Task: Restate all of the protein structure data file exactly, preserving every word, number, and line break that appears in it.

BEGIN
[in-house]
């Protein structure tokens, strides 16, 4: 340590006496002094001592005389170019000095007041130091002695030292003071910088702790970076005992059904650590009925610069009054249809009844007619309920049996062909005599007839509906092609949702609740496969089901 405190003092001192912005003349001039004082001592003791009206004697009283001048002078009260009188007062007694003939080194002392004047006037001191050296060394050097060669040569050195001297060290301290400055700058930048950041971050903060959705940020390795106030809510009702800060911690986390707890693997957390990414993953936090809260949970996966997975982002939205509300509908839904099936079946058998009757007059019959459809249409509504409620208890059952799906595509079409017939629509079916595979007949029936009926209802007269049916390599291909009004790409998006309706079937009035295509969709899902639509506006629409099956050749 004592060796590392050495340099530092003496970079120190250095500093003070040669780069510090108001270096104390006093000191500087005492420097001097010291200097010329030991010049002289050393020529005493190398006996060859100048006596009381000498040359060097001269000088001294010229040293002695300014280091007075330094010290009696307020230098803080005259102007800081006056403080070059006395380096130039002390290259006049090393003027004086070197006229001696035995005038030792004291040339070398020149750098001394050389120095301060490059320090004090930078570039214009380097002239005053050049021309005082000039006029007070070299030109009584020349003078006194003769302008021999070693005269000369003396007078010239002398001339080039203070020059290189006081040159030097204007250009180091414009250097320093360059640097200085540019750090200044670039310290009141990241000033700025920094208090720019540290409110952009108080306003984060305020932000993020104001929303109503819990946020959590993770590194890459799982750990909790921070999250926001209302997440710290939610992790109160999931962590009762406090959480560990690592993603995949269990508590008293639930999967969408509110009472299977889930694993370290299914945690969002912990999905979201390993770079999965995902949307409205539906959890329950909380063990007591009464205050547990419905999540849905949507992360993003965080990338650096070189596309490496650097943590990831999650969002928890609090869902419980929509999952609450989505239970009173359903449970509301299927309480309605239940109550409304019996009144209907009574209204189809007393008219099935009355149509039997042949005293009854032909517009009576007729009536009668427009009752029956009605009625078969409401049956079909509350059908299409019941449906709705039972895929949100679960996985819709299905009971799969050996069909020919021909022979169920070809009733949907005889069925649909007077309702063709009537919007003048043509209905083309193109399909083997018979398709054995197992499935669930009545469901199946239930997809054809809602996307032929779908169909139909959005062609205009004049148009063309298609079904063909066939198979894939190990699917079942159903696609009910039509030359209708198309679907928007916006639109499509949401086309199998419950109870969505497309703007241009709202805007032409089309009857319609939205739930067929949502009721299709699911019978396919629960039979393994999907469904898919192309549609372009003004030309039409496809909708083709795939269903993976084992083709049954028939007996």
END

[in-house]
């Protein structure tokens, strides 16, 4: 340590006496002094001592005389170019000095007041130091002695030292003071910088702790970076005992059904650590009925610069009054249809009844007619309920049996062909005599007839509906092609949702609740496969089901 405190003092001192912005003349001039004082001592003791009206004697009283001048002078009260009188007062007694003939080194002392004047006037001191050296060394050097060669040569050195001297060290301290400055700058930048950041971050903060959705940020390795106030809510009702800060911690986390707890693997957390990414993953936090809260949970996966997975982002939205509300509908839904099936079946058998009757007059019959459809249409509504409620208890059952799906595509079409017939629509079916595979007949029936009926209802007269049916390599291909009004790409998006309706079937009035295509969709899902639509506006629409099956050749 004592060796590392050495340099530092003496970079120190250095500093003070040669780069510090108001270096104390006093000191500087005492420097001097010291200097010329030991010049002289050393020529005493190398006996060859100048006596009381000498040359060097001269000088001294010229040293002695300014280091007075330094010290009696307020230098803080005259102007800081006056403080070059006395380096130039002390290259006049090393003027004086070197006229001696035995005038030792004291040339070398020149750098001394050389120095301060490059320090004090930078570039214009380097002239005053050049021309005082000039006029007070070299030109009584020349003078006194003769302008021999070693005269000369003396007078010239002398001339080039203070020059290189006081040159030097204007250009180091414009250097320093360059640097200085540019750090200044670039310290009141990241000033700025920094208090720019540290409110952009108080306003984060305020932000993020104001929303109503819990946020959590993770590194890459799982750990909790921070999250926001209302997440710290939610992790109160999931962590009762406090959480560990690592993603995949269990508590008293639930999967969408509110009472299977889930694993370290299914945690969002912990999905979201390993770079999965995902949307409205539906959890329950909380063990007591009464205050547990419905999540849905949507992360993003965080990338650096070189596309490496650097943590990831999650969002928890609090869902419980929509999952609450989505239970009173359903449970509301299927309480309605239940109550409304019996009144209907009574209204189809007393008219099935009355149509039997042949005293009854032909517009009576007729009536009668427009009752029956009605009625078969409401049956079909509350059908299409019941449906709705039972895929949100679960996985819709299905009971799969050996069909020919021909022979169920070809009733949907005889069925649909007077309702063709009537919007003048043509209905083309193109399909083997018979398709054995197992499935669930009545469901199946239930997809054809809602996307032929779908169909139909959005062609205009004049148009063309298609079904063909066939198979894939190990699917079942159903696609009910039509030359209708198309679907928007916006639109499509949401086309199998419950109870969505497309703007241009709202805007032409089309009857319609939205739930067929949502009721299709699911019978396919629960039979393994999907469904898919192309549609372009003004030309039409496809909708083709795939269903993976084992083709049954028939007996």